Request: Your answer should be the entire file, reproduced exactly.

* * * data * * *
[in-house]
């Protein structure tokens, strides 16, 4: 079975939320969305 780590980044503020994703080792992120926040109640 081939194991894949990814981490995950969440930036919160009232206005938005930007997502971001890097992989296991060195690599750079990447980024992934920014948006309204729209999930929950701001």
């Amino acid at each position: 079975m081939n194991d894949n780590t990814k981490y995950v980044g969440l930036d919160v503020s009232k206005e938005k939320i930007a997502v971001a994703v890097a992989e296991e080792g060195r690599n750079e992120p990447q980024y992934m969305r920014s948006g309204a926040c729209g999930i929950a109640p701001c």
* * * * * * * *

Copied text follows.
[in-house]
């Protein structure tokens, strides 16, 4: 079975939320969305 780590980044503020994703080792992120926040109640 081939194991894949990814981490995950969440930036919160009232206005938005930007997502971001890097992989296991060195690599750079990447980024992934920014948006309204729209999930929950701001």
């Amino acid at each position: 079975m081939n194991d894949n780590t990814k981490y995950v980044g969440l930036d919160v503020s009232k206005e938005k939320i930007a997502v971001a994703v890097a992989e296991e080792g060195r690599n750079e992120p990447q980024y992934m969305r920014s948006g309204a926040c729209g999930i929950a109640p701001c």